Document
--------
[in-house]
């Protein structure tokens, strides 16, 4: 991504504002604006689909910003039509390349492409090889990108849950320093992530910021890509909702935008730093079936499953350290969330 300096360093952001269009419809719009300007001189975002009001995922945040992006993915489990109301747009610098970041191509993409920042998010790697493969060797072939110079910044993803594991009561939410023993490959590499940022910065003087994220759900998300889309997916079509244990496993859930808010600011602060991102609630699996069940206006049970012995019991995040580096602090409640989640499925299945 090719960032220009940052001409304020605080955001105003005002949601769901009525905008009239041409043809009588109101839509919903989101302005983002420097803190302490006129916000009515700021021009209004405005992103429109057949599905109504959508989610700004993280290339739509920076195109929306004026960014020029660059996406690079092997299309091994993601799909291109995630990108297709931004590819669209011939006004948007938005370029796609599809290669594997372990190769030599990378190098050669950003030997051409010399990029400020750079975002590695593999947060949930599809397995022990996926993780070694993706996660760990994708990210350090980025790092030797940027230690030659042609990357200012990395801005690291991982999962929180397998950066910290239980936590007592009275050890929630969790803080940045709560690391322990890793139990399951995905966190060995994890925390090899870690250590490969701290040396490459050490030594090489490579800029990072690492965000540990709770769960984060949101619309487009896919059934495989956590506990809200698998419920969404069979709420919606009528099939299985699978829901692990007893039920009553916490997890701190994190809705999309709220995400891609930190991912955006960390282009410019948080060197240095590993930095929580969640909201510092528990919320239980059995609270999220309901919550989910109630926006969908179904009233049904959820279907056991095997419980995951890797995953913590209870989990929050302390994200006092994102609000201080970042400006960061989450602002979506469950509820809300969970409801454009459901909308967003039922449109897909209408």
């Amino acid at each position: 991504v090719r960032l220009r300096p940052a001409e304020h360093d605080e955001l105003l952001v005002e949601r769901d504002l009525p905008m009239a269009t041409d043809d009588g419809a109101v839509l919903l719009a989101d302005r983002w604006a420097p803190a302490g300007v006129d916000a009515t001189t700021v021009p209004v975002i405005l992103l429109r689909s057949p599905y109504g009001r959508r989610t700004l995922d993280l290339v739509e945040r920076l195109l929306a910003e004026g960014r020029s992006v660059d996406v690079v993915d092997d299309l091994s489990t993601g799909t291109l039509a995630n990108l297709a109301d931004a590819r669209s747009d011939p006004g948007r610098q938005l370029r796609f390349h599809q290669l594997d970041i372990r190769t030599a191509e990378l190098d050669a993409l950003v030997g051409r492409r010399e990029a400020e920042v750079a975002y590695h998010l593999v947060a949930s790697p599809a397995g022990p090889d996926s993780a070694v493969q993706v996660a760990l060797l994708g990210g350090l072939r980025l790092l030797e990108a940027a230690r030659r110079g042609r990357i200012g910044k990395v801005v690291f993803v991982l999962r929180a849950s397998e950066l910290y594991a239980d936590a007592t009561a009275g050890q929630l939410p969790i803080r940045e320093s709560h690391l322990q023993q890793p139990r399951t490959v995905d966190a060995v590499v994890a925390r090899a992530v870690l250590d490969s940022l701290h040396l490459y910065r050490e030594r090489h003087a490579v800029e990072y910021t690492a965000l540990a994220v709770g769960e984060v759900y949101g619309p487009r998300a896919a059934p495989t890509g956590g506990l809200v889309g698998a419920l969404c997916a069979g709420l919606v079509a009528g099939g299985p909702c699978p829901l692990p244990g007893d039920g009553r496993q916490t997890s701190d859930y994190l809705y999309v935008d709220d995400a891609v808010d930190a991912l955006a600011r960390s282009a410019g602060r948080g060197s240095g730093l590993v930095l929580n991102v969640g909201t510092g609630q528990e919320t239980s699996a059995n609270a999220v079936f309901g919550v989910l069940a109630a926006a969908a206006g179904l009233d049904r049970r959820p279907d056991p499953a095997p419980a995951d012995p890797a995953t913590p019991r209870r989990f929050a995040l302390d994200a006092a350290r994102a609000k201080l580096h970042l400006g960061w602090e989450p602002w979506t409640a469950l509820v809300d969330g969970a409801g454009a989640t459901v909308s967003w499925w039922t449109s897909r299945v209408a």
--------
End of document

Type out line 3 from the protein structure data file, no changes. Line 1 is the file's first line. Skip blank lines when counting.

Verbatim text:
């Amino acid at each position: 991504v090719r960032l220009r300096p940052a001409e304020h360093d605080e955001l105003l952001v005002e949601r769901d504002l009525p905008m009239a269009t041409d043809d009588g419809a109101v839509l919903l719009a989101d302005r983002w604006a420097p803190a302490g300007v006129d916000a009515t001189t700021v021009p209004v975002i405005l992103l429109r689909s057949p599905y109504g009001r959508r989610t700004l995922d993280l290339v739509e945040r920076l195109l929306a910003e004026g960014r020029s992006v660059d996406v690079v993915d092997d299309l091994s489990t993601g799909t291109l039509a995630n990108l297709a109301d931004a590819r669209s747009d011939p006004g948007r610098q938005l370029r796609f390349h599809q290669l594997d970041i372990r190769t030599a191509e990378l190098d050669a993409l950003v030997g051409r492409r010399e990029a400020e920042v750079a975002y590695h998010l593999v947060a949930s790697p599809a397995g022990p090889d996926s993780a070694v493969q993706v996660a760990l060797l994708g990210g350090l072939r980025l790092l030797e990108a940027a230690r030659r110079g042609r990357i200012g910044k990395v801005v690291f993803v991982l999962r929180a849950s397998e950066l910290y594991a239980d936590a007592t009561a009275g050890q929630l939410p969790i803080r940045e320093s709560h690391l322990q023993q890793p139990r399951t490959v995905d966190a060995v590499v994890a925390r090899a992530v870690l250590d490969s940022l701290h040396l490459y910065r050490e030594r090489h003087a490579v800029e990072y910021t690492a965000l540990a994220v709770g769960e984060v759900y949101g619309p487009r998300a896919a059934p495989t890509g956590g506990l809200v889309g698998a419920l969404c997916a069979g709420l919606v079509a009528g099939g299985p909702c699978p829901l692990p244990g007893d039920g009553r496993q916490t997890s701190d859930y994190l809705y999309v935008d709220d995400a891609v808010d930190a991912l955006a600011r960390s282009a410019g602060r948080g060197s240095g730093l590993v930095l929580n991102v969640g909201t510092g609630q528990e919320t239980s699996a059995n609270a999220v079936f309901g919550v989910l069940a109630a926006a969908a206006g179904l009233d049904r049970r959820p279907d056991p499953a095997p419980a995951d012995p890797a995953t913590p019991r209870r989990f929050a995040l302390d994200a006092a350290r994102a609000k201080l580096h970042l400006g960061w602090e989450p602002w979506t409640a469950l509820v809300d969330g969970a409801g454009a989640t459901v909308s967003w499925w039922t449109s897909r299945v209408a």